Regarding reward, most Christians, if they’ve been fortunate enough to hear a good message on justification by faith and be fairly clear that their eternal salvation is secured, believe that they will face a “whipping post” at the judgment seat of Christ and pay again for all their sin. They have been taught that rewards are a matter of putting God in your debt through your works but have found that instead of putting God in their debt, they’ve become the debtors and live under a cloud of fear and condemnation, fearing that when they see their bridegroom he’s going to turn out to be the “hard taskmaster” after all, reaping where He didn’t sow, and they’re burying their talents (Mt 25:24-27). Then they’re castigated by the same people who have taught them works righteousness, works sanctification and works reward for being “lazy and unspiritual.” They are the beaten sheep, and they are the ones we are speaking to.
As we do so, we inevitably incur the accusation that we are just giving out a “license to sin” and we’re over here runnin a “sin DMV” handin’ out the license to sin (Rom 3:8). But the joy of the people who are being liberated by the truth of the Gospel is enough for us to be able to laugh at the accusations from the pastors and all the people that have spoken falsely about our teaching over the years.
Pauline Dispensationalism is the Framework of my teaching
To counter the issues of conscience produced by the bad teaching in these three areas of Righteousness, Sanctification and Reward, we preach Christ. We endeavour to be strictly Pauline in that we adhere to his doctrine concerning our union with Christ as the means of living the Christian life. We are Dispensational in that we see that there is a body of truth called the “mystery of Christ” (Rom 16:25-26; Col 1:26-27; Eph 3:3-6) which constitutes the ministry for the present age for the Church.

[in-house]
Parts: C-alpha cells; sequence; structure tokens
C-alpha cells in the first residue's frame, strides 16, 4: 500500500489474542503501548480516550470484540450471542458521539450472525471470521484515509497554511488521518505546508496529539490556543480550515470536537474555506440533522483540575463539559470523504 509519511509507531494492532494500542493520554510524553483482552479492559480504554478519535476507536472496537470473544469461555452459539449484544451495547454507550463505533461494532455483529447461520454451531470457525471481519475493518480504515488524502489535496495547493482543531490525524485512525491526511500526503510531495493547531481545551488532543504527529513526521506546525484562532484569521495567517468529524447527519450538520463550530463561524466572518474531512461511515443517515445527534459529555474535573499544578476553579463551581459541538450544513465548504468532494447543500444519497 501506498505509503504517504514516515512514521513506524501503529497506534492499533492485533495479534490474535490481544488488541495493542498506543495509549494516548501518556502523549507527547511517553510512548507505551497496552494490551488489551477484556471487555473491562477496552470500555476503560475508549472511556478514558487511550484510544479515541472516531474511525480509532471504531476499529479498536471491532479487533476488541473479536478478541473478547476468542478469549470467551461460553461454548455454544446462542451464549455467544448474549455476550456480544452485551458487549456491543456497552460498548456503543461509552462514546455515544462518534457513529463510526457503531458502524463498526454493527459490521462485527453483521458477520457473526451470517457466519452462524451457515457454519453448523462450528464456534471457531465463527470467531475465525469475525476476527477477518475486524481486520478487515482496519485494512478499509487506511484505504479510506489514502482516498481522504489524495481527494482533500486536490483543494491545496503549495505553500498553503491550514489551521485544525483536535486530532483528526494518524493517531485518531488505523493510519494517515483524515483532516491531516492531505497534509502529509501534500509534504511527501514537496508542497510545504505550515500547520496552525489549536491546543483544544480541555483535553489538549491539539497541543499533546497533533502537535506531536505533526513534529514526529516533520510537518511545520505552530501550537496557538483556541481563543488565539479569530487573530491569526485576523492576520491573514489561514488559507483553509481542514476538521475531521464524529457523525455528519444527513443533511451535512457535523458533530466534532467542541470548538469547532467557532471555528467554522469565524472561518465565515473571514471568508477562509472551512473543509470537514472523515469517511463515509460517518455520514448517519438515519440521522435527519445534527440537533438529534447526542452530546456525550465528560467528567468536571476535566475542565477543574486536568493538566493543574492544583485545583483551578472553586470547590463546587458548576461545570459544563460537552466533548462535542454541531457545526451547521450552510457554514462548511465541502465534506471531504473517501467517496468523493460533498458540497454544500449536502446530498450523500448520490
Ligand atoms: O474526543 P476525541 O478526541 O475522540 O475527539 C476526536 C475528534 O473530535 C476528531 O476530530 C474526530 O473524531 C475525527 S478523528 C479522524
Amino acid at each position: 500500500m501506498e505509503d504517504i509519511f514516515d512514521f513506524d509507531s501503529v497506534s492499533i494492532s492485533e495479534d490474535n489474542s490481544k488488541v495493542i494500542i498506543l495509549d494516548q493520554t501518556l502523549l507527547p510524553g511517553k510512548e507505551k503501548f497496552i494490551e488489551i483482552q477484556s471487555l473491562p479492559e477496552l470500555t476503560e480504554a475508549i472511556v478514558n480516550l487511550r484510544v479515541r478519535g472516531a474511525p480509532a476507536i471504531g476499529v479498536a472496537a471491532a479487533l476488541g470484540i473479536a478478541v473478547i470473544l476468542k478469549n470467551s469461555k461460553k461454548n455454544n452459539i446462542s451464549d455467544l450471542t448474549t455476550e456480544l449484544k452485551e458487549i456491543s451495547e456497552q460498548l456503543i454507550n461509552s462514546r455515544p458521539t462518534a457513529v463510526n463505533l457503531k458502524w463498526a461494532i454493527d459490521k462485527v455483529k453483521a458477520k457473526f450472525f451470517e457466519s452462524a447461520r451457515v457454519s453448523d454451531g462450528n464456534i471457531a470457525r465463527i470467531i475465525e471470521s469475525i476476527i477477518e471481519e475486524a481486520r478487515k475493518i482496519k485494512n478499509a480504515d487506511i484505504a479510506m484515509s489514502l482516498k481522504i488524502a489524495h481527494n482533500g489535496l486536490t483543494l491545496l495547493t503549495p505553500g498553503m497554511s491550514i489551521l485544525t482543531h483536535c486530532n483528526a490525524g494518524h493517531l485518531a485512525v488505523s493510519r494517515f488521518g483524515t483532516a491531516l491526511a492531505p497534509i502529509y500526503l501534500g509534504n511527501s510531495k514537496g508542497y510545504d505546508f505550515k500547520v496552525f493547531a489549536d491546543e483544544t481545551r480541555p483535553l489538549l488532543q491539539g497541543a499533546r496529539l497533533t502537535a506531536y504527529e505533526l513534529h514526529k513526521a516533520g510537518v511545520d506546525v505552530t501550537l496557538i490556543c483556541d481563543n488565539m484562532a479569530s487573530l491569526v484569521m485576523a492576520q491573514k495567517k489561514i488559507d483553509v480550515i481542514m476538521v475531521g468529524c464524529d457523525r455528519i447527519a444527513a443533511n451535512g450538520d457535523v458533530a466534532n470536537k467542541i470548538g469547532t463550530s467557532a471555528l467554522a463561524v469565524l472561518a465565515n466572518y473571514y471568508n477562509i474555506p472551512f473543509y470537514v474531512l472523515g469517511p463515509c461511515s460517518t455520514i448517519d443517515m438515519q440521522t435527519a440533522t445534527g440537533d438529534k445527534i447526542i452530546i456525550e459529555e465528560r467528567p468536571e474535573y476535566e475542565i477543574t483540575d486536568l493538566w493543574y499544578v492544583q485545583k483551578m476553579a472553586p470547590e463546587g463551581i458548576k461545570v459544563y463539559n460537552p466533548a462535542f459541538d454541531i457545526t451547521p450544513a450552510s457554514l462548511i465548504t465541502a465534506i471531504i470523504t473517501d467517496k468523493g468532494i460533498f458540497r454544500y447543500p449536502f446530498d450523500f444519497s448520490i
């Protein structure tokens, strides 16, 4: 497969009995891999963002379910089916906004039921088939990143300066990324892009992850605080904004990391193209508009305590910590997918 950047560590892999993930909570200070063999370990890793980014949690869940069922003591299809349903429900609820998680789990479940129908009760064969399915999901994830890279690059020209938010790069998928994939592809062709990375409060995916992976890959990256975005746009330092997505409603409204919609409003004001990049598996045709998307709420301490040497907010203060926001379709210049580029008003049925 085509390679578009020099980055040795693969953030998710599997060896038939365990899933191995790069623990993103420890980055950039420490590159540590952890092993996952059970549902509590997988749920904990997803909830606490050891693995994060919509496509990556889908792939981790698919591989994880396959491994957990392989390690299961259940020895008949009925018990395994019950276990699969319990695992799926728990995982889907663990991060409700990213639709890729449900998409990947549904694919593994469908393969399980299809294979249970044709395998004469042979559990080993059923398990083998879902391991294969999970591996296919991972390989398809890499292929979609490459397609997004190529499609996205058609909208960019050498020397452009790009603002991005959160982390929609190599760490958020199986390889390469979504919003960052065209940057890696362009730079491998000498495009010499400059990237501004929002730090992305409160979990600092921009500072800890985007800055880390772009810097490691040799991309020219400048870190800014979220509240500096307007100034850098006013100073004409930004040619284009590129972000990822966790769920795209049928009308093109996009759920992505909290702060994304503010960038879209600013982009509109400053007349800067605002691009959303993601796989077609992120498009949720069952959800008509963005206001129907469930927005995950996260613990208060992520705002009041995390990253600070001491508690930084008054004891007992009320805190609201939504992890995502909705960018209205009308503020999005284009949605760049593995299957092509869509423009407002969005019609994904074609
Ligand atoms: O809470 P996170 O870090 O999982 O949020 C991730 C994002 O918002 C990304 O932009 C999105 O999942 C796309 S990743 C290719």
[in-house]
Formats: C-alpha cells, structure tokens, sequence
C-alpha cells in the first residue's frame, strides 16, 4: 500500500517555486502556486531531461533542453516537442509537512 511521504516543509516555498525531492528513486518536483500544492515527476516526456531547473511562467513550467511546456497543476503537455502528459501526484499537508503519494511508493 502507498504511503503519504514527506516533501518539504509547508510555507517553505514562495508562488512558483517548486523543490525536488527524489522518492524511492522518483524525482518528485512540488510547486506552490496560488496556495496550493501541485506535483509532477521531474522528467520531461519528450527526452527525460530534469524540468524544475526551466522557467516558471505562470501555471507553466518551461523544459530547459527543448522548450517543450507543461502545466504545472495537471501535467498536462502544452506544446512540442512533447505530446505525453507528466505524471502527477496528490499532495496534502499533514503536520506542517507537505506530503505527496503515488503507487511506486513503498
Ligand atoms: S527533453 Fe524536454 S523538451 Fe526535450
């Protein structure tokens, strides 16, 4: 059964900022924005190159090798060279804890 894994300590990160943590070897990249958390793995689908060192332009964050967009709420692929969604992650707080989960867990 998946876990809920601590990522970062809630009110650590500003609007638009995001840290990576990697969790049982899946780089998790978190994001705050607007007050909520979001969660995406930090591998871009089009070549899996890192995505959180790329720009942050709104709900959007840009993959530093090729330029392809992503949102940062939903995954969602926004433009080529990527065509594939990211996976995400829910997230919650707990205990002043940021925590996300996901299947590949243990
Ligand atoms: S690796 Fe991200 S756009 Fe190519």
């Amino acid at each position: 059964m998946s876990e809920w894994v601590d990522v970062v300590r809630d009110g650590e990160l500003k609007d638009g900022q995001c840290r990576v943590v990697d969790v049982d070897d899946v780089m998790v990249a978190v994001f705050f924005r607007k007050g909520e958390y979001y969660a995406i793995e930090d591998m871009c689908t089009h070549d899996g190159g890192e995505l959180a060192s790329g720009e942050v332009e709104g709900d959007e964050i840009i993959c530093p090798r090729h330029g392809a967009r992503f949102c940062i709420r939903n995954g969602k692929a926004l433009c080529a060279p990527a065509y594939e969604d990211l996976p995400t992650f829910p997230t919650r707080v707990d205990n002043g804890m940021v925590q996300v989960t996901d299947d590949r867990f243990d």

The Church as the body of Christ was previously a hidden entity, not known to the prophets or men prior to the resurrection of Christ but revealed to Paul. Therefore we do not expect to find the rule of our life in Psalms, Proverbs, Deuteronomy, or James (who wrote prior to the Acts 15 counsel when there was much confusion in Jerusalem over the matter of justification, much less what is the body of Christ!). That is not to say that we do not recieve Rather we look to Paul as the interpreter of the Bible, and to John and Peter especially who wrote after Paul and had received his doctrine. We consider this to be the “speaking from heaven” that we must not refuse (Heb 12:25; Heb 1:1-4).